The US National Security Adviser said Saturday that the attack on author Salman Rushdie is "appalling".

"We’re all praying for his speedy recovery," Jake Sullivan wrote on Twitter. "And we’re thankful to good citizens and first responders for helping him so swiftly.”

Rushdie's agent told the New York Times that the award-winning author, who was attacked Friday on stage in the state of New York, is on a ventilator and cannot speak, his arm and liver are injured and he might lose an eye.

The suspect who attacked Rushdie was taken into custody, police said Friday.

Pictures on social media showed Rushdie, whose works have prompted death threats, lying on stage at the Chautauqua Institution as police and bystanders attempted to provide first aid.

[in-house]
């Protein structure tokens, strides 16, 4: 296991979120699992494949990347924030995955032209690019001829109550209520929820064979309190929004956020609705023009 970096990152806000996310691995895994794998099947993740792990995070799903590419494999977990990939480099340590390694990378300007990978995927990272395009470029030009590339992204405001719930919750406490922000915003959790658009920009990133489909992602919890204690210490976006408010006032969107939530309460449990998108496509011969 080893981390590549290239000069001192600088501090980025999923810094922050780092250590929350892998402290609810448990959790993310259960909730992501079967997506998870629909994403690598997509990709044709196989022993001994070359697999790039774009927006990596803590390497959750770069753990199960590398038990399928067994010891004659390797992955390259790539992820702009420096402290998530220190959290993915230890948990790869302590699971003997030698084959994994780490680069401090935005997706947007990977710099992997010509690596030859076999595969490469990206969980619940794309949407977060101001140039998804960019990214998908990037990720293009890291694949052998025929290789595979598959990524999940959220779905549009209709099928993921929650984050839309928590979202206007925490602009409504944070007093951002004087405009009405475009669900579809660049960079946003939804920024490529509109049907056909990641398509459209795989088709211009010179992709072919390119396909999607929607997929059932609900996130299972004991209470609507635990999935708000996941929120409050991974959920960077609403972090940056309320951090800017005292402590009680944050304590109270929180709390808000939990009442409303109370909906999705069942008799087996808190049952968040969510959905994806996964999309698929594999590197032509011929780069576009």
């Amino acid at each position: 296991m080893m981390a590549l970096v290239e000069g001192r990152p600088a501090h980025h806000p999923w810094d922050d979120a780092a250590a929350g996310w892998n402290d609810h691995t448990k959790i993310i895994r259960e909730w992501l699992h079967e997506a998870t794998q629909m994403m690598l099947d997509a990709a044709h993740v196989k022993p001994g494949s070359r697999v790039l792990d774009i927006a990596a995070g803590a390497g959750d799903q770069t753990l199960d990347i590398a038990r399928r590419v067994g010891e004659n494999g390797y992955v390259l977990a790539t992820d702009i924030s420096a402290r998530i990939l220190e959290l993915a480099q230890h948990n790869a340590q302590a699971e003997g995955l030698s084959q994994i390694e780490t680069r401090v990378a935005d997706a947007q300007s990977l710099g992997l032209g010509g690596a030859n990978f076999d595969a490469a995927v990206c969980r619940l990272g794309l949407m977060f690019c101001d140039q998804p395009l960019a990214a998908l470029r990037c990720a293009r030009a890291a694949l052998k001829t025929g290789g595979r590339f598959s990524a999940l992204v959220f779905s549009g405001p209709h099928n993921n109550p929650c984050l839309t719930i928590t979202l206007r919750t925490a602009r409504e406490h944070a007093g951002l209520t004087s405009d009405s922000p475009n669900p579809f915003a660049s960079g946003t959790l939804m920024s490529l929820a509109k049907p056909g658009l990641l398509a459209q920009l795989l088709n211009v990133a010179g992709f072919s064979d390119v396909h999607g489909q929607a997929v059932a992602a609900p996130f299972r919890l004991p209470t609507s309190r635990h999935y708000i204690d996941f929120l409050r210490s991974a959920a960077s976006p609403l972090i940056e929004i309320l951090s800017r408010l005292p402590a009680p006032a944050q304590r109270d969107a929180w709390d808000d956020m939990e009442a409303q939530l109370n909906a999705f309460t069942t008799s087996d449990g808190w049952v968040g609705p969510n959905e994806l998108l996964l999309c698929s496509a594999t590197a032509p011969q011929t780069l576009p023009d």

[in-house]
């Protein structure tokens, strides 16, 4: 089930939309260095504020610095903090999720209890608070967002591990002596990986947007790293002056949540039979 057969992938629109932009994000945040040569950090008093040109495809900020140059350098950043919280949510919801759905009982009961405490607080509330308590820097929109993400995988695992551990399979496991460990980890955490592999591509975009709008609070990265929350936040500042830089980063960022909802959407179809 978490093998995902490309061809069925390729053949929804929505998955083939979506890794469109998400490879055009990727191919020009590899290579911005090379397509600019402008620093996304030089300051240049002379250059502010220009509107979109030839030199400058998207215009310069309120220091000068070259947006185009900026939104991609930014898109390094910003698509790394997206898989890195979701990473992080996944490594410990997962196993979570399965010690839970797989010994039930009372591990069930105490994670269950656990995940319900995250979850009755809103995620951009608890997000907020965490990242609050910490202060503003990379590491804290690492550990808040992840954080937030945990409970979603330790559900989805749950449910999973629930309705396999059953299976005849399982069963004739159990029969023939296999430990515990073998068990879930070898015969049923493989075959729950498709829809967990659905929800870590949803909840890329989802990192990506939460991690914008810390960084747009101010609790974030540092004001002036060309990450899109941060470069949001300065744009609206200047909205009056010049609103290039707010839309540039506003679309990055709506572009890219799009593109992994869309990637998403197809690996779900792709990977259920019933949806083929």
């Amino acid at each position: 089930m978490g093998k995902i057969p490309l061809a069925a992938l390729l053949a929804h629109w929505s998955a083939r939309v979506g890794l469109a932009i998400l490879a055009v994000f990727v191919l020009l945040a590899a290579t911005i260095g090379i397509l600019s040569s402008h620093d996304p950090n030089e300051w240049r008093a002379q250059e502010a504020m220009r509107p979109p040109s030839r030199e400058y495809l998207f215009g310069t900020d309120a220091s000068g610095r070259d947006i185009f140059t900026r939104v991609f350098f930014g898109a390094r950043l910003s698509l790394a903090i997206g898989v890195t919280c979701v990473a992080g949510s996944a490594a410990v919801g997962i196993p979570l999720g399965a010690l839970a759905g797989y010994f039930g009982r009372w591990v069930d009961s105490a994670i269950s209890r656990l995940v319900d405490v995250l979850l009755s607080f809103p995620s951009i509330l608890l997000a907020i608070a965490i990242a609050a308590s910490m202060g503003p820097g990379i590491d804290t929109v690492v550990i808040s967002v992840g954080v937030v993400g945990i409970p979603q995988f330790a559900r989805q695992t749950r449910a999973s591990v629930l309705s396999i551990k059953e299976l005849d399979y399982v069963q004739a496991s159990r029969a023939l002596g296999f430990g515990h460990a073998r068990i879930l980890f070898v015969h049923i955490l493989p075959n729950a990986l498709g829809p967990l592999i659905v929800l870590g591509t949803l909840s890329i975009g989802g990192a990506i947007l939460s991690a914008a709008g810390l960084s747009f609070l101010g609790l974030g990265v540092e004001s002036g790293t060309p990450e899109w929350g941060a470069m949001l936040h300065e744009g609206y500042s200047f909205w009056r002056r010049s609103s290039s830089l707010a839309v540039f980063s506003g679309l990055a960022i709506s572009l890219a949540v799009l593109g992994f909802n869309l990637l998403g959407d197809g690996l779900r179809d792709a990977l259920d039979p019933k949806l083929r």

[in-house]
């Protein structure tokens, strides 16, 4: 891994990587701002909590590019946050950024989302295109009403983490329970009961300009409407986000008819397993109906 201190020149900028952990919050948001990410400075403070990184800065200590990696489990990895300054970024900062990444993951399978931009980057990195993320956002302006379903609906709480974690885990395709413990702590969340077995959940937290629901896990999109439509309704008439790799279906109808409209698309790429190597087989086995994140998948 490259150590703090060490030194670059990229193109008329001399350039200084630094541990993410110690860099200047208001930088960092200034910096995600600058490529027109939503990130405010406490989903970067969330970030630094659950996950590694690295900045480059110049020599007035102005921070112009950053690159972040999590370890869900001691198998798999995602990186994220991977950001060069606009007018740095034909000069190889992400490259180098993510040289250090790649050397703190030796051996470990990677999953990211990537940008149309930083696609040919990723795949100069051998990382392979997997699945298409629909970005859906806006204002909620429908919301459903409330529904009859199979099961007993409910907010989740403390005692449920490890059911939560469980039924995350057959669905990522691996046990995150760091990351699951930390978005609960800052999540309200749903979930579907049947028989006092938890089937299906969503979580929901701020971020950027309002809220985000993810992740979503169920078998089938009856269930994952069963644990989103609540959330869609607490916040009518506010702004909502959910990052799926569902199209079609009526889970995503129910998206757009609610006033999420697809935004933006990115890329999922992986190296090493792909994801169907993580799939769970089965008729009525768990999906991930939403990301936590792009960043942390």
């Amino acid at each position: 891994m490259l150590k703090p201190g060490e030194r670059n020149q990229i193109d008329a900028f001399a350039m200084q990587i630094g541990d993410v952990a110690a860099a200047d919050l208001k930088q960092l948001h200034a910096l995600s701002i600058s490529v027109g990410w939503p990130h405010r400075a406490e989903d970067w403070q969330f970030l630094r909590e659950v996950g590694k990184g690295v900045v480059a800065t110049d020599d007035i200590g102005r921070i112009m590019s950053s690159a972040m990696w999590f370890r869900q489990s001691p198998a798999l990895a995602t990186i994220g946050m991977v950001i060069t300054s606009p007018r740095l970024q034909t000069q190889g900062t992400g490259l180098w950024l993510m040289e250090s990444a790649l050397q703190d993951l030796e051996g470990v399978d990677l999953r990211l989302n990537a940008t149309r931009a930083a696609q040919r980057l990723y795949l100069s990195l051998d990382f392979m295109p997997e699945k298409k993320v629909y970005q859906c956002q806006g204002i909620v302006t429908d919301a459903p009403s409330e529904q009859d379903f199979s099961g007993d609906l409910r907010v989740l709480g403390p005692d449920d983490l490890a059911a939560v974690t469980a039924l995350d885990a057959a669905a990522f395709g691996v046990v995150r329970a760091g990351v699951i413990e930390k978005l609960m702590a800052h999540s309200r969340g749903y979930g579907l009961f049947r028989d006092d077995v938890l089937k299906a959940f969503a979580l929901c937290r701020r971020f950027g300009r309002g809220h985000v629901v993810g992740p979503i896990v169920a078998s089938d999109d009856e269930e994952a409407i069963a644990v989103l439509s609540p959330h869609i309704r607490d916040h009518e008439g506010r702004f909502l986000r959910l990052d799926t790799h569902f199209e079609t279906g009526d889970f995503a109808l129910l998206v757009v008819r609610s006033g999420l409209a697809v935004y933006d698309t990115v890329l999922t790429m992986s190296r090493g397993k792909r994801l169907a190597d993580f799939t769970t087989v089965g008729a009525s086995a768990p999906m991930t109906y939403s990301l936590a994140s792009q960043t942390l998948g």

Footage also showed bystanders rushing to the stage in the immediate wake of the attack.

The attack took place before a lecture he was about to present.

Rushdie suffered a stab wound to his neck and was transported to a hospital, New York State Police said in a statement.

An interviewer also suffered a minor head injury, police added.

Rushdie is the author of several novels that won widespread acclaim, including Midnight's Children, which won the Booker Prize in 1981.

But his book, “The Satanic Verses," was the subject of controversy seven years later, with late Iranian Ayatollah Ruhollah Khomeini issuing a fatwah calling for his death because of the novel.

Ayatollah Ali Khamenei, Khomeini's successor, had a tweet deleted in 2019 that said the fatwah remained in place.